Borescopes — inspection cameras that can fit inside an endoscope to look for damages — are a recent technological advancement used at endoscope repair facilities to detect problems within the scopes’ channels.
Considerable time and training, however, are needed to teach technicians to proficiently interpret borescope video feeds and the damages they document. Many reprocessing guidelines include visual endoscope inspection but identifying and rating the degree of damage can vary by observer.
For this reason, a recent study investigated the role of artificial intelligence (AI) in enhancing the value of borescope evaluation of endoscope channels. This is the first application of AI to boost borescope scrutiny of working channel damage and residue, the authors write, with an eye on addressing “the global challenge of infection transmission associated with endoscopic procedures.”
“Inclusion of AI algorithms could conceivably automate borescope evaluations, thereby facilitating widespread adoption and integration of this process into standard endoscope reprocessing protocols,” they add — a “transformative innovation” that could reduce infection transmission.
Medical diagnoses are being enhanced by deep-learning algorithms. AI, in fact, consistently outperforms human observation “and is most valuable when integrated with human intelligence,” according to the authors. AI could potentially enable medical institutions to add borescope evaluations to their post-endoscopy procedures.
The study was conducted at a high-volume (more than 50 endoscopies daily) tertiary care academic medical center’s endoscopy unit. It included borescope inspection videos from:
The severity of the working channel damage was rated 0-3, from zero to severe damage.
Researchers determined the AI’s algorithm successfully detected channel damage and assigned it a score. The overall “sensitivity” was 91.4 percent in detecting any finding. When a finding was identified, it was accurately labeled 67 percent of the time. The most common basis for a false positive finding was glare or reflection caused by the borescope light source. There was no difference in AI accuracy across different endoscope types.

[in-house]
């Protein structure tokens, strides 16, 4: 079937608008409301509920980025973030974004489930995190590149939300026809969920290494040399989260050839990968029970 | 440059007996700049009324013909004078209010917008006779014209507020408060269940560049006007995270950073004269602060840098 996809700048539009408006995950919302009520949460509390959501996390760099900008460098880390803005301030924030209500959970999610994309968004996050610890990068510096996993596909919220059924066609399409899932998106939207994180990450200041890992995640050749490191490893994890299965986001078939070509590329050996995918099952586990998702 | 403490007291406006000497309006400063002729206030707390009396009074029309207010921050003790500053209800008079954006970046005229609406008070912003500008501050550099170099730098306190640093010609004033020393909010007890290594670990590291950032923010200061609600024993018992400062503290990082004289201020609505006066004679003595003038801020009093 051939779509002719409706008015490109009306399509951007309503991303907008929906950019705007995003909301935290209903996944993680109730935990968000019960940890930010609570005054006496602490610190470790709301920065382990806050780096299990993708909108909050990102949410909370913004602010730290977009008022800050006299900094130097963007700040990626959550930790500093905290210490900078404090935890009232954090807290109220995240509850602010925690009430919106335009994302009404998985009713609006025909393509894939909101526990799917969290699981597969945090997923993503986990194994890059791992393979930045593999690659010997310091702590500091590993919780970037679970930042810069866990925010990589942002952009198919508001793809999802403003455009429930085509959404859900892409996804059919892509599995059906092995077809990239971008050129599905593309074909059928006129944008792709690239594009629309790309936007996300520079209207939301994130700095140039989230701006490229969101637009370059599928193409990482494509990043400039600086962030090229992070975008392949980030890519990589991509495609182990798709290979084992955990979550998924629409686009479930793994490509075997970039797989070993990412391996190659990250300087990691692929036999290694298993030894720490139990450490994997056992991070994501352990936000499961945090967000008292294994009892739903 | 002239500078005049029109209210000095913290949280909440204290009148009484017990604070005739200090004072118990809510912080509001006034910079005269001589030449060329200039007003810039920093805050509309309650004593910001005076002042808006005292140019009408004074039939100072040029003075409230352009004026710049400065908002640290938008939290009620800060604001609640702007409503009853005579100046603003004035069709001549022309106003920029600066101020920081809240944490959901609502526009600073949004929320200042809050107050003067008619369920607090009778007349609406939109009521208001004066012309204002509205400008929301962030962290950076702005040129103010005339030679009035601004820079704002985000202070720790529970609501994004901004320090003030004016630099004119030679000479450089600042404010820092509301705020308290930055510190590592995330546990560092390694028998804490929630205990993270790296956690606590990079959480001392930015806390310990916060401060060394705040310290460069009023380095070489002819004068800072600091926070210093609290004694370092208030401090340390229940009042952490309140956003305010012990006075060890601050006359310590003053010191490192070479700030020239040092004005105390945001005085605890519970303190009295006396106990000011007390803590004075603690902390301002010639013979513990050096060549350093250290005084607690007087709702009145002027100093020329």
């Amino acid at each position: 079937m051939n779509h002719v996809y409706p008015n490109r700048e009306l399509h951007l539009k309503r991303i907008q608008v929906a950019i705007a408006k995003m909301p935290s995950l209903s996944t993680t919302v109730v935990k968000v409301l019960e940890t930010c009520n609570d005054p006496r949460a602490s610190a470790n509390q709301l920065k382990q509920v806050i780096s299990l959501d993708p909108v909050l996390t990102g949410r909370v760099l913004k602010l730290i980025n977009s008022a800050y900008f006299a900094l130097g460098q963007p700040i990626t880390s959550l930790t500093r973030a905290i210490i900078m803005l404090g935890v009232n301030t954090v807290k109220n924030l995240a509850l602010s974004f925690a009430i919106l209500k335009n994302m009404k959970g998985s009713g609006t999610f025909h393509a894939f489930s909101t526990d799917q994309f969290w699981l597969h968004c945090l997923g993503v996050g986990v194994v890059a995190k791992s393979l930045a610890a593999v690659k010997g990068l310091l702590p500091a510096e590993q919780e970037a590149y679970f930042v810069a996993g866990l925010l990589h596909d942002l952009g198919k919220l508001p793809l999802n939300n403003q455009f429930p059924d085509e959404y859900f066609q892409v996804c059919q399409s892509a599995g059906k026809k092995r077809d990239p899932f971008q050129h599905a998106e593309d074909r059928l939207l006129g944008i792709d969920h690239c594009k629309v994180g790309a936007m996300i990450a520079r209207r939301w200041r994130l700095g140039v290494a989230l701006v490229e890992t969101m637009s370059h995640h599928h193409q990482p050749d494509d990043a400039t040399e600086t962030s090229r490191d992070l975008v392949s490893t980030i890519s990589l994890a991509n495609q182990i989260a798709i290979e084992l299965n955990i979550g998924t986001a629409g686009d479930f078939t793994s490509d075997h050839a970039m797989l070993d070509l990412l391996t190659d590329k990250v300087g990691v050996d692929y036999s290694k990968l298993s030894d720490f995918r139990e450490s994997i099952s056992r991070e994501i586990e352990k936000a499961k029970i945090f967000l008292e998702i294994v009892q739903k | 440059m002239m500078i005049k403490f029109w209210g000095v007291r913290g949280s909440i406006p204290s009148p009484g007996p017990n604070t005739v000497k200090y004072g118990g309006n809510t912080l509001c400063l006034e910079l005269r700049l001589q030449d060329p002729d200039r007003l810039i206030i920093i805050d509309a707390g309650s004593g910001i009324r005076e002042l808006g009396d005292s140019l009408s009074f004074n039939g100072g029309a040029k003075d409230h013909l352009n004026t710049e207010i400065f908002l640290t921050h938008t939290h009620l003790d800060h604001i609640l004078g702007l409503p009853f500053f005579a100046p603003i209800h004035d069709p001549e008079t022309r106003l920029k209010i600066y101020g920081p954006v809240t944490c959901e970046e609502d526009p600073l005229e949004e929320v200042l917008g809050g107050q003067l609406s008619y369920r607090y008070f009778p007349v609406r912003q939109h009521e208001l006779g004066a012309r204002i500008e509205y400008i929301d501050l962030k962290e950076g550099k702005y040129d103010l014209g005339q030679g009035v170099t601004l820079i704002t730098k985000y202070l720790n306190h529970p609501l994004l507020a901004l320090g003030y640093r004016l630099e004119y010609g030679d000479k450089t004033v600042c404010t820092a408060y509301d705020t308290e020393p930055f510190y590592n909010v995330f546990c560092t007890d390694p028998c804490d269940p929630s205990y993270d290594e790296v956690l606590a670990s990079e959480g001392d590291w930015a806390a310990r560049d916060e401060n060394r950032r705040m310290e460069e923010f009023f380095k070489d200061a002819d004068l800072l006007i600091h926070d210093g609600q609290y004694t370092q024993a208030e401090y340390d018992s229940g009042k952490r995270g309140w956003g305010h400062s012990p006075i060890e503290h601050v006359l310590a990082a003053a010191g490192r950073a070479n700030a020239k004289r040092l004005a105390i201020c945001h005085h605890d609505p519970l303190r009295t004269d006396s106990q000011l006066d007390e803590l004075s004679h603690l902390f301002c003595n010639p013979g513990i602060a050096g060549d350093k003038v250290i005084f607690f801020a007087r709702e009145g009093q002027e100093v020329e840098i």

Integrating AI into borescope evaluation, the authors conclude, could spark widespread adoption of this kind of endoscope inspection. While some might find it “extreme” to do this after every procedure, “there is some rationale to this viewpoint, as devices inserted through endoscope working channels may potentially cause damage during any given endoscopic procedure.”
Annual inspection, as manufacturers recommend, may not detect damage in a timely manner. In that case, more frequent borescope evaluations based on the number of uses or time intervals could be a good compromise. Evaluations should be performed after reprocessing on patient-ready endoscopes.
For AI to fully replace a well-trained professional for borescope inspections, high grades would need to be achieved in three key algorithm metrics: